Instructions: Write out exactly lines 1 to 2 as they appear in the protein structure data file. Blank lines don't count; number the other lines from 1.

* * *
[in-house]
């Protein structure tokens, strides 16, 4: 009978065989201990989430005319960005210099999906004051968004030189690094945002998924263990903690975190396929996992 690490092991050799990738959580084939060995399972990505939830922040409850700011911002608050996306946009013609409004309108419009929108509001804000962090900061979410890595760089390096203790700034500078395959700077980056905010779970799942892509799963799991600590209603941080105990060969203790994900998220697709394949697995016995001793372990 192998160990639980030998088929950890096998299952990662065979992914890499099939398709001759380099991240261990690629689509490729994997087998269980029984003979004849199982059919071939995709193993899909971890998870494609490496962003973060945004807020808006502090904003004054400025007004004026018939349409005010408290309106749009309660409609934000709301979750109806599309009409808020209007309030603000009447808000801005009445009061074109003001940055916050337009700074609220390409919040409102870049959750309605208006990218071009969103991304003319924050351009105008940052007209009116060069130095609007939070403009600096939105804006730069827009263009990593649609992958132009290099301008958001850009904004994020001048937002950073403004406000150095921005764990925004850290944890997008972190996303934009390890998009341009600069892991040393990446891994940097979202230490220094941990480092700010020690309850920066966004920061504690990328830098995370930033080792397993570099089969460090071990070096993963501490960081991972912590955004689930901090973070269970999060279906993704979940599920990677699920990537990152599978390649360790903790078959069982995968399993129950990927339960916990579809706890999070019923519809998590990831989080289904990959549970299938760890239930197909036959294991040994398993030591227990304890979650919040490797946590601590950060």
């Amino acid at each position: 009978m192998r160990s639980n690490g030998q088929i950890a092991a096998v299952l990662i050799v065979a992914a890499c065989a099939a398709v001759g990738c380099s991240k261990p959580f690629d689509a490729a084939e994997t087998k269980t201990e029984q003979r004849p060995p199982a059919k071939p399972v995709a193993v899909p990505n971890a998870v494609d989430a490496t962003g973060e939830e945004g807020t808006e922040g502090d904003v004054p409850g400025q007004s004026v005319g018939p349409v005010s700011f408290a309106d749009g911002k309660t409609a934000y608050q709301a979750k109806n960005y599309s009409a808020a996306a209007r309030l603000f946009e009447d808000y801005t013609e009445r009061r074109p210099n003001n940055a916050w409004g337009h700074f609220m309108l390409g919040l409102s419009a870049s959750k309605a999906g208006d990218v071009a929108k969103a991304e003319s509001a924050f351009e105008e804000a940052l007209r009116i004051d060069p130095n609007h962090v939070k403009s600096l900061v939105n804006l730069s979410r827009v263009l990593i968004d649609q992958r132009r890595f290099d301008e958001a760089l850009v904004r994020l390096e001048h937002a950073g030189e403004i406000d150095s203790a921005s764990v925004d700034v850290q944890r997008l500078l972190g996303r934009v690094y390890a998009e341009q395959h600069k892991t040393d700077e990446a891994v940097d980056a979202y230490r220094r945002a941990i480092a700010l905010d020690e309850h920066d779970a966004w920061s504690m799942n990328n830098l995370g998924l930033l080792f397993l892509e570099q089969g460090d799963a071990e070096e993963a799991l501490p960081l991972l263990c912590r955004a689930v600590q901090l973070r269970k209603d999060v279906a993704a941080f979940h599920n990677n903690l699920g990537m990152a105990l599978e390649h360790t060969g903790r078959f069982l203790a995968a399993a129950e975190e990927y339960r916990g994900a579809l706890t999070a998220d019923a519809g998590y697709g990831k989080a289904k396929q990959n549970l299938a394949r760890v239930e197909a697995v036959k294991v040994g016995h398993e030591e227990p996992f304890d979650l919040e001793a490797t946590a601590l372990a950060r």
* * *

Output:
[in-house]
């Protein structure tokens, strides 16, 4: 009978065989201990989430005319960005210099999906004051968004030189690094945002998924263990903690975190396929996992 690490092991050799990738959580084939060995399972990505939830922040409850700011911002608050996306946009013609409004309108419009929108509001804000962090900061979410890595760089390096203790700034500078395959700077980056905010779970799942892509799963799991600590209603941080105990060969203790994900998220697709394949697995016995001793372990 192998160990639980030998088929950890096998299952990662065979992914890499099939398709001759380099991240261990690629689509490729994997087998269980029984003979004849199982059919071939995709193993899909971890998870494609490496962003973060945004807020808006502090904003004054400025007004004026018939349409005010408290309106749009309660409609934000709301979750109806599309009409808020209007309030603000009447808000801005009445009061074109003001940055916050337009700074609220390409919040409102870049959750309605208006990218071009969103991304003319924050351009105008940052007209009116060069130095609007939070403009600096939105804006730069827009263009990593649609992958132009290099301008958001850009904004994020001048937002950073403004406000150095921005764990925004850290944890997008972190996303934009390890998009341009600069892991040393990446891994940097979202230490220094941990480092700010020690309850920066966004920061504690990328830098995370930033080792397993570099089969460090071990070096993963501490960081991972912590955004689930901090973070269970999060279906993704979940599920990677699920990537990152599978390649360790903790078959069982995968399993129950990927339960916990579809706890999070019923519809998590990831989080289904990959549970299938760890239930197909036959294991040994398993030591227990304890979650919040490797946590601590950060």